We support this revised Budget Vote, because the department has correctly prioritised allocations to programmes which have the potential to grow the economy and therefore save jobs. This also includes measures to stimulate economic growth after the lockdown. Critical to these intervention measures is the implementation of the investment projects announced at the 2018-19 investment conferences. The department has correctly prioritised localisation to stimulate domestic productivity and thus grow the economy. We urge government departments and state entities to adhere to preferential procurement prescripts especially on localisation.
We also welcome the decision to focus on the steel master plan and the furniture master plan in this period. Quite understandably, the other master plans have been deferred to the next financial year. The department will continue with its support for the implementation of the special economic zones programme. This will also be done through the provision of technical support to provinces.
As part of advancing economic transformation, gender equity and youth empowerment, the DTIC will continue with the Black Industrialists Programme in this financial year. Some of the immediate measures developed by the DTIC, which we support,
include the initiative to reduce the transmission of the coronavirus within the department, that is among its staff component. There is also the alignment of the institutional capacity within the administration to mitigate the budget cuts. The DTIC has initiated a shared service model for its entities to ensure long-term sustainability through increased efficiencies and effectiveness.
Notwithstanding the reduced allocation of transfers to public co- operations and private enterprises, we welcome the continued support for greenfield investments, including infant industries, and brownfield investments and companies in distress in order to retain jobs and industrial capacity. We also welcome the initiative to enhance the domestic industrial finance system to crowd in more funding for enterprises and to streamline industrial support.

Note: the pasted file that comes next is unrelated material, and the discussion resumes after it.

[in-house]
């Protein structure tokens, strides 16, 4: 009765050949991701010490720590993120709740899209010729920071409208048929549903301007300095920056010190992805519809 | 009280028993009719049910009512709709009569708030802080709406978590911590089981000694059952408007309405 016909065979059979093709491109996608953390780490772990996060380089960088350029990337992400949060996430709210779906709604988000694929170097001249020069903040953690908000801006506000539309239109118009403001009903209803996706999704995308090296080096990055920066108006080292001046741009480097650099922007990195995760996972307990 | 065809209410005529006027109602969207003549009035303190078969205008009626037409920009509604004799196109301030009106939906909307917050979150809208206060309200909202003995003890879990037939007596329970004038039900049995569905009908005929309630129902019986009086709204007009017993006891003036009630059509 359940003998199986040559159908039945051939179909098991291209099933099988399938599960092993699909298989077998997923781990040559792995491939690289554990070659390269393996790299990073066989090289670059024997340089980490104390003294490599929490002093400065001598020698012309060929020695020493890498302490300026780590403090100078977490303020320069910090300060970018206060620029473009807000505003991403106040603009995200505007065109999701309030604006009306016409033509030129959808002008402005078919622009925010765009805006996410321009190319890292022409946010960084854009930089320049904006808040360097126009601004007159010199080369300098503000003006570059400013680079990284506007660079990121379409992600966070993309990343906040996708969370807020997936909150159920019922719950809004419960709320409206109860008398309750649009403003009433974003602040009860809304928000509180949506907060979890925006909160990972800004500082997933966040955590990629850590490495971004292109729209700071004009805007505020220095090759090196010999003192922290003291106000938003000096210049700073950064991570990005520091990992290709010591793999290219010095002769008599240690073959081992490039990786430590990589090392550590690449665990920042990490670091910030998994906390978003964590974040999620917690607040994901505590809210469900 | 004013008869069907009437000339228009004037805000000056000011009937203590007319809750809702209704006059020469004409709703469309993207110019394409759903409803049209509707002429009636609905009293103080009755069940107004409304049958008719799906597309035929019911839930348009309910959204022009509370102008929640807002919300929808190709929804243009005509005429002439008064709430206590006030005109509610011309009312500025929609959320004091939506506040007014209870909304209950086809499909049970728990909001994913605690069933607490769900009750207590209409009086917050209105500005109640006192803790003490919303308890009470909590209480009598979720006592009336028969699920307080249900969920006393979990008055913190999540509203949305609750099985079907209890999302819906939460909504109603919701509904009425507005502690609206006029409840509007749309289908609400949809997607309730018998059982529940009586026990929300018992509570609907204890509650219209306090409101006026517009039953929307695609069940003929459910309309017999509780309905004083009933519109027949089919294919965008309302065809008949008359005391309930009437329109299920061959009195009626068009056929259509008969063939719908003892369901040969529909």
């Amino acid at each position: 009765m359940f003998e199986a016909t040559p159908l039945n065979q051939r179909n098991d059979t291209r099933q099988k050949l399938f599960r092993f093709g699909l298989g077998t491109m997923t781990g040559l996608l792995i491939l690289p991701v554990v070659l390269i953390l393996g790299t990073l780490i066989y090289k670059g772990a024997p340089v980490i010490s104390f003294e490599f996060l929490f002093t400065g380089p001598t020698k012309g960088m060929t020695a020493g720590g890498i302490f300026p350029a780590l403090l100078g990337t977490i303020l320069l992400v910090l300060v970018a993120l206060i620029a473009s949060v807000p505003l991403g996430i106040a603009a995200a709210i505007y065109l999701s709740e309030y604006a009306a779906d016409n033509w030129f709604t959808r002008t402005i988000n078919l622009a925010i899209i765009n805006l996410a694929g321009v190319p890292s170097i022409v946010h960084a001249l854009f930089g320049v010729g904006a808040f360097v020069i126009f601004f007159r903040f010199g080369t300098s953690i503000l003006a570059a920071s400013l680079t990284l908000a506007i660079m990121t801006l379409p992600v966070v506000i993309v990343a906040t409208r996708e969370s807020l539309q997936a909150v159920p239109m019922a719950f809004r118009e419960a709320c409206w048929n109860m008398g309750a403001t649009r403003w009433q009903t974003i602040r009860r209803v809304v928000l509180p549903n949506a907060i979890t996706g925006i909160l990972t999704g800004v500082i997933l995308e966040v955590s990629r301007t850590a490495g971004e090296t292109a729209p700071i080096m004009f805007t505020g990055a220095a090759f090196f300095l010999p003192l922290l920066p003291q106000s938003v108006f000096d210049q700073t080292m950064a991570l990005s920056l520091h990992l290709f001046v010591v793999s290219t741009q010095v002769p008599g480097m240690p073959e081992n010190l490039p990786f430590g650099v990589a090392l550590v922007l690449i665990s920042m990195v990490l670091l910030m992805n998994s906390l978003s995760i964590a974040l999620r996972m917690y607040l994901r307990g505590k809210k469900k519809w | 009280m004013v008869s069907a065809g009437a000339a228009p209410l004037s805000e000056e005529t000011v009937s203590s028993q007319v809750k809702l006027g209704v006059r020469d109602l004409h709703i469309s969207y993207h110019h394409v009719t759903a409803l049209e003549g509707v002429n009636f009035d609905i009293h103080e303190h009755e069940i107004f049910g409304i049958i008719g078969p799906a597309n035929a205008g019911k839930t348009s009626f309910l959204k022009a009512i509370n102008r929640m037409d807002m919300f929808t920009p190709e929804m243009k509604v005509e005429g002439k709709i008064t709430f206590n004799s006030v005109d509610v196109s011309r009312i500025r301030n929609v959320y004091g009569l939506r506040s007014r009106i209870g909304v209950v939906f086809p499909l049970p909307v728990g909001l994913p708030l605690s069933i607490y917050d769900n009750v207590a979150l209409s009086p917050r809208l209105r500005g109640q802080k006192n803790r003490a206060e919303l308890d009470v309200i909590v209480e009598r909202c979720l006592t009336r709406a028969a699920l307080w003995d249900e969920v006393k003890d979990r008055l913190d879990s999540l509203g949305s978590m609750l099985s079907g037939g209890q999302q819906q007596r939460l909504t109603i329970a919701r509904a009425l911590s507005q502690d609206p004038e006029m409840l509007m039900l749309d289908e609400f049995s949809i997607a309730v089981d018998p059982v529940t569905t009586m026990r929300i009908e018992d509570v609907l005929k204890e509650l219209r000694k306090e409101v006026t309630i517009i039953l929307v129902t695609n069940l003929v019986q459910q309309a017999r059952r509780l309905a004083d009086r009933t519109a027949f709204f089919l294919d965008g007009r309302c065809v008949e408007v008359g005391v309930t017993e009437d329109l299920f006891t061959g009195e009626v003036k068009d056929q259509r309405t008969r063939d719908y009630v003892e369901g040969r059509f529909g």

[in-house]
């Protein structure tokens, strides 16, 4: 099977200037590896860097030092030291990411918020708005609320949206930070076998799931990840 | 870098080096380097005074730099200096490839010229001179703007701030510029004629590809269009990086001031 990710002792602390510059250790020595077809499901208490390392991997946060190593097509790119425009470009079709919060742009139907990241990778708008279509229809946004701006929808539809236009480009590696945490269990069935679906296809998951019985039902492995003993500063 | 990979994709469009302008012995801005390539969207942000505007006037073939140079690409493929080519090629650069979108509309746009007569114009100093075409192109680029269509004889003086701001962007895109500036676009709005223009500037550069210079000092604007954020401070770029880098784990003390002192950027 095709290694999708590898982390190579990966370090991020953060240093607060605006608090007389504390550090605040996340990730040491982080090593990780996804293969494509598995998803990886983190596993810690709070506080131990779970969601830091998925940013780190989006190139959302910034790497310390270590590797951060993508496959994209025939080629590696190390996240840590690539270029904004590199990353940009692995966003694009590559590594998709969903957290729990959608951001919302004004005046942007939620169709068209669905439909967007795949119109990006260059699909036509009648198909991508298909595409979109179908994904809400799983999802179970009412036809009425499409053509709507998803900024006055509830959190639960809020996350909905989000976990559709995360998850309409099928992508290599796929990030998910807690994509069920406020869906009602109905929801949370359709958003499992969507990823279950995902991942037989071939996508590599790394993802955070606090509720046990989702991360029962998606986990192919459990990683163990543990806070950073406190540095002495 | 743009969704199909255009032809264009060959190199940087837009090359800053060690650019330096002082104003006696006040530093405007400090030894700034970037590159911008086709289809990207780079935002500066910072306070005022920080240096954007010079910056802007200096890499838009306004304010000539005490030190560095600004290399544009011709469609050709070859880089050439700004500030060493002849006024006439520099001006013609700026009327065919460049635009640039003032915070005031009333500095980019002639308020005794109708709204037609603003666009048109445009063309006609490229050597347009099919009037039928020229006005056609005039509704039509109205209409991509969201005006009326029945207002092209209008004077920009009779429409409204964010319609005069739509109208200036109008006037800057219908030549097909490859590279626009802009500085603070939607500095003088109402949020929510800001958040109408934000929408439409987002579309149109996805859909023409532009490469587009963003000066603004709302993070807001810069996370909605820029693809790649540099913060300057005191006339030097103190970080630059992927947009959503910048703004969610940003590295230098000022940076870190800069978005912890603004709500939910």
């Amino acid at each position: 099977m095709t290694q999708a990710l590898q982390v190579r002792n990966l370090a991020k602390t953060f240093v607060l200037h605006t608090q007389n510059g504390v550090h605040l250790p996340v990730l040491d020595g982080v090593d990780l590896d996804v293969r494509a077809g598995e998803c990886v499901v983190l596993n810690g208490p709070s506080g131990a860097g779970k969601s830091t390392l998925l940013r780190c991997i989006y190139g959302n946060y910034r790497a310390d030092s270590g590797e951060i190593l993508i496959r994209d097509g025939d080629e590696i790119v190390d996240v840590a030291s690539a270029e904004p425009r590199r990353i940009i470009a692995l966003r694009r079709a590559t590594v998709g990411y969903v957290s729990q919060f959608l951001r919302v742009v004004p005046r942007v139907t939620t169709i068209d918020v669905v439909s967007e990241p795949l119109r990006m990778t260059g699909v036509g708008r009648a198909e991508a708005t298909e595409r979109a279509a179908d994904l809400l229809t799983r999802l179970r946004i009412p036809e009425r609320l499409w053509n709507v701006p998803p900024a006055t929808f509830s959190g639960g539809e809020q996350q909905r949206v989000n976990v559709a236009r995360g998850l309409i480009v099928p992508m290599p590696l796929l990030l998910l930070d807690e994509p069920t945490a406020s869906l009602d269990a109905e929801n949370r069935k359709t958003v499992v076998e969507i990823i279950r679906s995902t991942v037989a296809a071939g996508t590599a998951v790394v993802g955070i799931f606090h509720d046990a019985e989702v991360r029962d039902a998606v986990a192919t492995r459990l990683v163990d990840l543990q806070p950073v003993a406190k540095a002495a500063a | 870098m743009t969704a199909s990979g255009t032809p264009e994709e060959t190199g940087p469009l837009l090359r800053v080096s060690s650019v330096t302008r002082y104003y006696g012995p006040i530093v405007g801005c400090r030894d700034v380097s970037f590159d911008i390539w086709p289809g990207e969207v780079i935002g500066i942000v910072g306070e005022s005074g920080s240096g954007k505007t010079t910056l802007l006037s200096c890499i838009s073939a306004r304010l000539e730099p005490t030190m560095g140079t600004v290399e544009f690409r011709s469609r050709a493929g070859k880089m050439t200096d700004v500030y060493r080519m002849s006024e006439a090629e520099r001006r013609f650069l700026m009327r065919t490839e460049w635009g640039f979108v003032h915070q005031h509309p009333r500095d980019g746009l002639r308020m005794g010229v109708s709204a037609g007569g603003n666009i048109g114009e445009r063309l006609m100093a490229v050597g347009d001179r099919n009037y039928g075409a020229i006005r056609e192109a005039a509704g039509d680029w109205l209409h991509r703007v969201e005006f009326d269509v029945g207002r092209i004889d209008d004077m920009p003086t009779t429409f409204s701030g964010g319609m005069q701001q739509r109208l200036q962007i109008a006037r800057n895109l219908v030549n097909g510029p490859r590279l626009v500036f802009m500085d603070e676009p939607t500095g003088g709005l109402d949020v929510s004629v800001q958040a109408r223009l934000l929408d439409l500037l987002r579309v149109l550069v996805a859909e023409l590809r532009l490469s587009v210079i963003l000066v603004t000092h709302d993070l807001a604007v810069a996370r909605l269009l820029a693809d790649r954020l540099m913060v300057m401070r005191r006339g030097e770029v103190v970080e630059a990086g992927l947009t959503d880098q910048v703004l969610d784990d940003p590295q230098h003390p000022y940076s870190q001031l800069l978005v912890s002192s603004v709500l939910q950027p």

We are also encouraged by the progress made by the competition authorities in ensuring that, indeed, the cost of data falls. A number of cellphone companies have undertaken to reduce their data costs as a result of the finding of the market enquiry into the cost of data.
We welcome the undertaking of the department to scale up the Youth Employment Service programme as well as the empowerment of women- run businesses.
I just want to make a point, Chair, through you: one was actually seeing that the opposition, particularly the DA in the committee
... that the hon Macpherson was a person that may actually help a great deal in terms of a contribution in that he had questions for the Minister. But the way in which the party engaged at the committee, they missed the opportunity.
The other point which is quite interesting is that the hon Cuthbert, who is also a member, actually raised in the committee a vote of no confidence to the chair. But, I think, there is also a crowding in of the DA as well which might contribute negatively.
The hon Michael Waters actually proposed that we discuss two parliamentary replies to his questions and ... [Inaudible.]
The CHAIRPERSON (Mr F D Xasa): Your time is up, hon member.
Mr D M NKOSI: ... massive ... [Inaudible.] ... amount granted to what is only described as a questionable organisation. Thank you very much, Chair. It is most appreciated.